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Unravelling CCI's Decision on Google Play Store: A Final Nail in The Coffin (?)

The authors are Amiya Krishna Upadhyay and Akshita Singh, fifth year students at National Law University Odisha.


Introduction


In an interesting turn of events, the Competition Commission of India (CCI) imposed a notable fine of INR 936.44 crores on Google. The allegations in the Information pertained to Google’s Play Store policies including inter alia mandating the usage of Google Play Store’s payment system (GPBS) by the apps and Google Play In-App Billing (GPIB) by consumers for making any in-app purchases. Allegations were also levelled against the pre-installment of Google Pay on Android smart phones at the time of setting up, all of which allegedly extended a favourable position to Google Pay over other applications which facilitated payments through UPI and mobile wallets. The order, intriguing in nature, has redefined the approach adopted by the competition watchdog against such antitrust infringements by the internet search giant. This article examines the key agreements between Google and App developers, its effects on the consumers and furnishes a holistic viewpoint by analyzing the primary factors taken into account by the competition watchdog while passing the order.


Relevant Market


The CCI identified the relevant markets as the “Market of licensable operating systems (OS) for smart mobile devices in India”, “Market of app stores for Android OS in India" and “Market for apps facilitating payments through UPI in India”, in order to assess whether Google had, in fact, abused its dominant position. With regards to the first relevant market, the CCI’s opinion was influenced by the fact that the relevant market for mobile operating systems that are licensable in India, has swung in favour of Google-Android OS due to the indirect network effects, switching costs, and other relevant characteristics that define the competitive environment.

With regard to the second relevant market, the CCI noted that the Google Play Store had become indispensable for app developers and users on the android ecosystem. Owing to its massive user base and the enormous number of app developers that rely on the Play Store to maximise their reach and income potential, Play Store has a significant advantage due to indirect network effects. This is also one of the reasons why it becomes difficult for a new entrant to compete against an incumbent platform in a multi-sided market.

Status quo bias – Fair or unfair?


In the present case, the Informant contended that the preferential placement of Google Pay on the Play Store drove the customers to exclusively rely on Google Pay on account of ‘status-quo’ bias. This act of pre-installation of Google Pay amounted to a violation of Section 4(2) of the Act, as it conferred a competitive advantage. To this end, however, the CCI concluded that there was no abuse of dominance. Placing reliance on the investigation by the DG, it was noted by the CCI that other competing UPI applications such as Paytm, PhonePe etc., had also entered into similar agreements with the original equipment manufacturers (OEMs) for pre-installation of their UPI applications. CCI observed that the practice of entering into agreements with OEMs was not only confined to Google but was also carried out by its competitors. Hence, the allegations pertaining to ‘status-quo’ bias were rejected.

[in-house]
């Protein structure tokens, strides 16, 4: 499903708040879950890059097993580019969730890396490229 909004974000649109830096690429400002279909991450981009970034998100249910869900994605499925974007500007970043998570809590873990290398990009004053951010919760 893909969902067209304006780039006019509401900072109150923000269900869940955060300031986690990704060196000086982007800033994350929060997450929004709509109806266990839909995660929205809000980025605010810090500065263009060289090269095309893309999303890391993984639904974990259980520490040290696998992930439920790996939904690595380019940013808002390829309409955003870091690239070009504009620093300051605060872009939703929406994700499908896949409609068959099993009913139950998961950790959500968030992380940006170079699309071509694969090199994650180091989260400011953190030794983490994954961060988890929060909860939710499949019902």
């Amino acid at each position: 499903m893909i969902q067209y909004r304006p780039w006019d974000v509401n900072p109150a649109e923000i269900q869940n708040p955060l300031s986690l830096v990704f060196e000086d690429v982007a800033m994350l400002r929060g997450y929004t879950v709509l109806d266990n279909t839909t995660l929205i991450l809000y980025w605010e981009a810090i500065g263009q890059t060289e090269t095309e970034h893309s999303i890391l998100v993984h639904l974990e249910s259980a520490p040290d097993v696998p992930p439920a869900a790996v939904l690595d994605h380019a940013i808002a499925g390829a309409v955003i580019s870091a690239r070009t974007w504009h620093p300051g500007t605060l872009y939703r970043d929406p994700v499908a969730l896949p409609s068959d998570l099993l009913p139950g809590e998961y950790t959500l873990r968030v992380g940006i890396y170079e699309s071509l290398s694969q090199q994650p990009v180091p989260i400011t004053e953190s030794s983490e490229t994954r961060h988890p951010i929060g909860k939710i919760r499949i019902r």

On the contrary, the argument that pre-installation creates a ‘status-quo bias’, has been accepted by the European Commission (EC) as well as the European General Court (EUGC) while assessing the significant effects of pre-installing Google Search and certain Play store apps on Android mobile devices. It was noted that pre-installation created a tendency among the users to only use the pre-existing apps, which ultimately restricts competition as it generates an advantage that cannot be offset by the other competitors.


Exclusivity via Technology: Intent Flow v. Content Flow


Regarding the exclusion of other UPI apps from being viable payment alternatives on the Google Play Store, the CCI observed that Google was discriminatory in its actions in enabling only Google Pay to use the intent flow technology while the other UPI apps could only use the collect flow technology. This had led to the denial of market access to competing UPI apps. In collect flow technology, users must first enter their UPI ID. After the ID is verified, a collect notification is delivered to the user's app to finish the transaction. However, in intent flow technology, the user receives a list of pre-installed UPI apps on their device to choose from. Users only need to choose one UPI application and input their 4-digit UPI pin to finish the transaction. Collect flow technology necessitated the customer to actively engage with the inter-connected apps to manually complete a payment. Intent flow technology, on the other hand, did not require the end users to interchange among three app services (Merchant app, SMS, and UPI app) to complete payment. Hence, the CCI observed that intent flow technology was far superior and user friendly to collect flow technology, with the former offering significant advantages to both customers and merchants.

In turn, Google argued that its actions were in accordance with the norms laid down under the National Payment Corporation of India (NPCI) guidelines, which permitted for both the standards i.e., collect flow or intent flow. However, CCI observed that the NPCI guidelines were not restricting Google from providing intent flow technology to the other competing apps as well, thus gaining a competitive edge over them.